I can only shake my head at those who have not been in combat that have an attitude and behave like Ass****s and tell you that you're not special because now you're on my territory. And if you talk the talk but never walk the walk, then I don’t bother to spend time on it. What matters to me is the comrades who have been out there with me and we don’t need respect from others. We need not talk about it - we just look each other in the eyes and we know. All of you who have seen combat will understand. Those who have not will ever understand. Therein lays the big difference in my opinion. I am fully aware that I can’t do my job without the support I receive and we are all a cog in a big machine. That we sometimes become frustrated is linked with the fact that if something fails in the hinterland then it’s my ass that may be in danger. But that's it. I could just have chosen a different MOS
June 10th, 2011  
You're right of course. The people who risk their lives every day deserve allot of credit. So let's here it for the Engineers and Medics, who by pecertage of boots on ground, have suffered more than any other in the War on Terrorism. Let's here it for the Armour Recce Units, the highest rate of injury or death per capita on my last tour. Lets here it for the Tank Crews, enduring 65+ degree temperatures every day trying to shield thier charges from the full effects of enemy action. Not to mention acheiving the highest percentage of confirmeds on my last tour. Let`s here it for the guy who drove the fuel hauler, I hope he can walk again someday. Let`s here it for all the people who put themselves in harms way, they are many, and most are not infantry. Yes the Infantry have received the most dead or wounded, but they out number the other trades in the field. Canadian Armoured Crewmen have lost 10 Comrades in Afghanistan, 7% of our loses, dispite only being 5% of the boots on the ground.
June 11th, 2011  
Well lots of good feedback here. So many different views on this touchy subject.

I am sure we can all come to an agreement on one thing though, a movie depicting soldiers in war time will always sell more than depicting them in peace time.

So I say we argue some more about our seperate plights and hopefully somebody takes notice, turns it into a book or movie and watch the stoic public nod and shed a fake tear over our plight for the duration of the story.

Once they finish their popcorn after the ending they will go back to not caring again and wondering whose next up on American Idol.

Nobody really cares about my story, your story or the story you heard from a friend of a friend. You decided to put on that helmet, live with the consequances. Listening to war stories from new guys I meet around the Army doesn't spark my interest anymore. Everybody got a story, join the f__king club.
June 12th, 2011  
It's hard to relate to if you havenīt been there. Our stories often seem surreal to most people.

I'm still listening to veterans' stories. Just listening can be enough for them. There are still many that have scars on their souls and can I help just a little bit by listening, then I do.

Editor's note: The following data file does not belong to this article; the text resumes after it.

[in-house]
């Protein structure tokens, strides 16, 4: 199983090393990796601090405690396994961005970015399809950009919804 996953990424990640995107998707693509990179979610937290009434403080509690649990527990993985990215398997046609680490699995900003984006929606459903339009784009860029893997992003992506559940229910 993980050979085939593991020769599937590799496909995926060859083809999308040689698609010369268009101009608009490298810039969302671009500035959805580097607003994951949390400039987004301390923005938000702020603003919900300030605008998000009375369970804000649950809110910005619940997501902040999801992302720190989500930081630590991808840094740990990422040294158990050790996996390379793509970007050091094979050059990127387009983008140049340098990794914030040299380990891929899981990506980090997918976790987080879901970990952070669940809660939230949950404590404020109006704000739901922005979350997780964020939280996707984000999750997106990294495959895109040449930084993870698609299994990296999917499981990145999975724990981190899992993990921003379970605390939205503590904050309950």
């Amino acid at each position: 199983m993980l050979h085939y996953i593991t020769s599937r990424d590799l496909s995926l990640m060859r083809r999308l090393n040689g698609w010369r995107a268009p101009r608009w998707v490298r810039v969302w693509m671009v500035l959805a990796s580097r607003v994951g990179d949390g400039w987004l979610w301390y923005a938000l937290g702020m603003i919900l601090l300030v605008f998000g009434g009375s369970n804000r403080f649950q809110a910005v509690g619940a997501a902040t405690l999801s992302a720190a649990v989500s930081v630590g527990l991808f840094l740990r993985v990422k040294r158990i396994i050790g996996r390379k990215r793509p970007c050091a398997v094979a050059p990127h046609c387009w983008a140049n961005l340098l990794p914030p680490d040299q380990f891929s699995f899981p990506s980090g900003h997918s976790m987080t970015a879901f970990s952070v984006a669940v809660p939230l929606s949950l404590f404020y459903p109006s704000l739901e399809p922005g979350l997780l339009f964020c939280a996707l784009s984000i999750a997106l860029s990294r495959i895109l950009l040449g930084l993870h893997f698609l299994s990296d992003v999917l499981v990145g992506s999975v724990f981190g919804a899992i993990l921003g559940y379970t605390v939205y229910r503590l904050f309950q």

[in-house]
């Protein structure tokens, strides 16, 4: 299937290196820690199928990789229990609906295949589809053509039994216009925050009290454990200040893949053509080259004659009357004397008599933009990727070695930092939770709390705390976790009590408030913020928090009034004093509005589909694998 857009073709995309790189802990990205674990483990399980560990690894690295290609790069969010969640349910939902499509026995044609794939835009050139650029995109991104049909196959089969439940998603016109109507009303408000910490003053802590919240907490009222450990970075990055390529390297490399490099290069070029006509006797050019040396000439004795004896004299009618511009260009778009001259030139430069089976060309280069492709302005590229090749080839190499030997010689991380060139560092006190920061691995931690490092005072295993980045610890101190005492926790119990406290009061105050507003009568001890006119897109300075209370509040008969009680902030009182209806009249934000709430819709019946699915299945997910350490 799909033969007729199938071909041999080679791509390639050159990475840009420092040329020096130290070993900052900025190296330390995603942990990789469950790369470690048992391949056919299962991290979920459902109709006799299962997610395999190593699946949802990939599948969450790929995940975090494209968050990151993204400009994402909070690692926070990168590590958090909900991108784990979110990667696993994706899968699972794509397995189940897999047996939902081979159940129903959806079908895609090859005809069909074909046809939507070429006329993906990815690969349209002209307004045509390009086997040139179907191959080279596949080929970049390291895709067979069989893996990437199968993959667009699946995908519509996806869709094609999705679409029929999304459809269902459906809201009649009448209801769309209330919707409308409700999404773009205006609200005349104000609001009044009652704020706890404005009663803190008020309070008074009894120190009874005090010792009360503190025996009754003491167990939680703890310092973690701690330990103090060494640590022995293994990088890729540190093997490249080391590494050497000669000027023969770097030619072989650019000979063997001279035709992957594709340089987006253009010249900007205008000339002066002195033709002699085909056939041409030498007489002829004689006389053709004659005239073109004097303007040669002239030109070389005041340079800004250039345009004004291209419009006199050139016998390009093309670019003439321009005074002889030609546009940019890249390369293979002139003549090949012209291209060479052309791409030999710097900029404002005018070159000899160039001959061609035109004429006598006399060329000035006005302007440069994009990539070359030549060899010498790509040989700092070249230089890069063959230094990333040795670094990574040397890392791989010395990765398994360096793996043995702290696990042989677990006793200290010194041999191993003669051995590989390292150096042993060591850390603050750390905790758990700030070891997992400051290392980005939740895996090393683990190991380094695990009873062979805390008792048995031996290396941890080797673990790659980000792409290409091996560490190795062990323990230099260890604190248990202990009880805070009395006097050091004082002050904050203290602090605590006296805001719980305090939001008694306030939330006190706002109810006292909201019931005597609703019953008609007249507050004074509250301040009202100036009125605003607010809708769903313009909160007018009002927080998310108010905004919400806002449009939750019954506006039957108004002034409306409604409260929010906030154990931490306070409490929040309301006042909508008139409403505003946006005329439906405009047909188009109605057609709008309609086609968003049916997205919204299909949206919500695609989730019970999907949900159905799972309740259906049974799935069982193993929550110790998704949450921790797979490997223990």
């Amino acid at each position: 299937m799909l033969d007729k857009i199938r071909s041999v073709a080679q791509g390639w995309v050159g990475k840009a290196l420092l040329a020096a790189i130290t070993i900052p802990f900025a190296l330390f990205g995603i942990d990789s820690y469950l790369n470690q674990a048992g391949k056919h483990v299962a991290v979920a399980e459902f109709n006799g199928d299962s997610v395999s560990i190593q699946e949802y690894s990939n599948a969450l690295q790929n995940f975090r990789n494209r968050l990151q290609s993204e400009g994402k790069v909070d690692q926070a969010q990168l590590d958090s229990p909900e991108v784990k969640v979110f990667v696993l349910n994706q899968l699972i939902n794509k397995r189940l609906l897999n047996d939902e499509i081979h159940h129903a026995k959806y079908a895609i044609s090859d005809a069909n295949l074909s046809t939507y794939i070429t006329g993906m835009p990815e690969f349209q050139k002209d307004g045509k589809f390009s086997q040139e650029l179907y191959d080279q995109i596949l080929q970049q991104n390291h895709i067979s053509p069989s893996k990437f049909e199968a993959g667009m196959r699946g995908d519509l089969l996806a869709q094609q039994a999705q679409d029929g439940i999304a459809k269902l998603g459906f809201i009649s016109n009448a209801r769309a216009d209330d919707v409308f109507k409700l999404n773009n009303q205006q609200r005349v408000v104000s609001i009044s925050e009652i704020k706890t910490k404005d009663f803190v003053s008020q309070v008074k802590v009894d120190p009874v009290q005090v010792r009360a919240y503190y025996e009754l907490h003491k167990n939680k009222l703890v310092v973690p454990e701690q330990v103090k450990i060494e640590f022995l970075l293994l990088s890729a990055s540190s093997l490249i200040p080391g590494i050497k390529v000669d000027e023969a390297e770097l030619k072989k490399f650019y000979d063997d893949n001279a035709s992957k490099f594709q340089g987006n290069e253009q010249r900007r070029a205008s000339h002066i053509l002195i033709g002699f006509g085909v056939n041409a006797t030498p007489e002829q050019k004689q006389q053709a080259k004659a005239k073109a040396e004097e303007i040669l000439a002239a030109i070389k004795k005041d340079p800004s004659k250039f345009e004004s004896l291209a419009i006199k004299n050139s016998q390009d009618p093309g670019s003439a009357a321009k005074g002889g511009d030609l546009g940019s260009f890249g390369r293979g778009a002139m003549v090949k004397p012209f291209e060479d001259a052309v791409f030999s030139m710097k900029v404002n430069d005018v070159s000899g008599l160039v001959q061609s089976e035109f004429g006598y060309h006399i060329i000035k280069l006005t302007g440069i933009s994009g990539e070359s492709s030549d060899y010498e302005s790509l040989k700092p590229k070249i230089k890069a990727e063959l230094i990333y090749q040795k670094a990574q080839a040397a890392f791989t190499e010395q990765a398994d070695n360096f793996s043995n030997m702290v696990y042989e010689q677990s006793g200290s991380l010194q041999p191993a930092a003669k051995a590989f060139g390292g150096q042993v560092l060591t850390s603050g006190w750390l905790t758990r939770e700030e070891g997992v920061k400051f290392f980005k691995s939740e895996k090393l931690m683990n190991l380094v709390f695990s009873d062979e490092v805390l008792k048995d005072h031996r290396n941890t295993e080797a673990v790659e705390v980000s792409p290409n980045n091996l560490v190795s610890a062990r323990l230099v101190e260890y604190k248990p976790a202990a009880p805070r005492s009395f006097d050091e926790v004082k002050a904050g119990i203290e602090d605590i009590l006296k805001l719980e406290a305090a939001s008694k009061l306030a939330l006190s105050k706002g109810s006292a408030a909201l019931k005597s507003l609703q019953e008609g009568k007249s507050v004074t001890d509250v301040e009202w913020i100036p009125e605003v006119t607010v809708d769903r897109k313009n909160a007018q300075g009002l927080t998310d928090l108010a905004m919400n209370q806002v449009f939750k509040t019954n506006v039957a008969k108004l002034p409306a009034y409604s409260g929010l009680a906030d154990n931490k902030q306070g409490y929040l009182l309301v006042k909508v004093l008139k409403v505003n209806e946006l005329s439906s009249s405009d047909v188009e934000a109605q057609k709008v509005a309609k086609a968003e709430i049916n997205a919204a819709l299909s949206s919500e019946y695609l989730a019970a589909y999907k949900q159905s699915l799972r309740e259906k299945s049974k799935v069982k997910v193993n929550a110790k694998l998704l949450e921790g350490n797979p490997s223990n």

Otherwise itīs; been there, done that!
June 13th, 2011  
We had a rough go my last tour. We Lost 26 Comrades in our 6 months. We were under the Command 4 Differant Infantry Companies during the 6 Month Tour. We got along well with 3 of the Companies, but the last Company treated us like SH##.

It was while we were with that Company that I went on my 29 day "Vacation" at the Inter-National Hospital. At the end of the Tour the OC of the "Fun" Infantry Company bragged that he hadn't lost a single soldier under his command. This was a very touchy subject, and something he should have known better than to brag about. But he didn't stop there, he went on to say that every man that had been injured while under his watch had been injured because they were out of shape.

I'm not sure if a faster running pace would have really helped me dodge a 1 Ton VBIED full of Propane, but I do know that we did not feel part of "His Team". There were a lot of MOS there on that Mission. Yes, the Infantry out numbered the other trades, but we were all there together. But that Company really had a way of pointing out that we weren't Infantry. I know that it was really just the opinion of their command but you could taste the poison whenever you worked with them. If we can't even co-operate together as Fellow Combat Arms Soldiers, then no wonder the support trades feel that they are not respected. We were all there together, and we are all Vets. Yes, some of us have differant stories, but we all went into harms way to some degree.

As for the soldiers that stayed back and did not deploy outside Canada, they are not Vets, and I beleive that none of them would say they were. Let's face it, anyone who wears the uniform would have to much pride to pretend that they were there. The people out there that are pretending were either never in the Military, or were released soon after the joined as unworthy. They were unworthy for a reason, and their current actions demonstrate this point.
June 13th, 2011  
I'm feeling the "infantry sting" right now. It's actually quite funny.We're ripping with an infantry battalion right now and they have a pretty big attitude about an FA unit replacing them. What's funny is that my Battery is taking over their entire Battalions AO....One of their PLs called me a pog yesterday. He didn't have the balls to say it while out on mission...he waited until right before we cleared our weapons at the gate. It doesn't matter what you do it some people, they're just better in their minds than you. He was cocky because he spent a 11 months in Iraq as a PL...with beds...and AC....and a kickass DFAC...and internet....and cell phones....who's the pog again? Since I pointed that out I was especially I know is that while we're bickering....the Airforce people living next to me in the much better quarters are laughing at us and complaining about the occasional smell of's all relative.

Koponkof is the end...those who are oblivious really don't care. And those that do care don't want to talk about it. It's hard to care when there is no vested interest in it.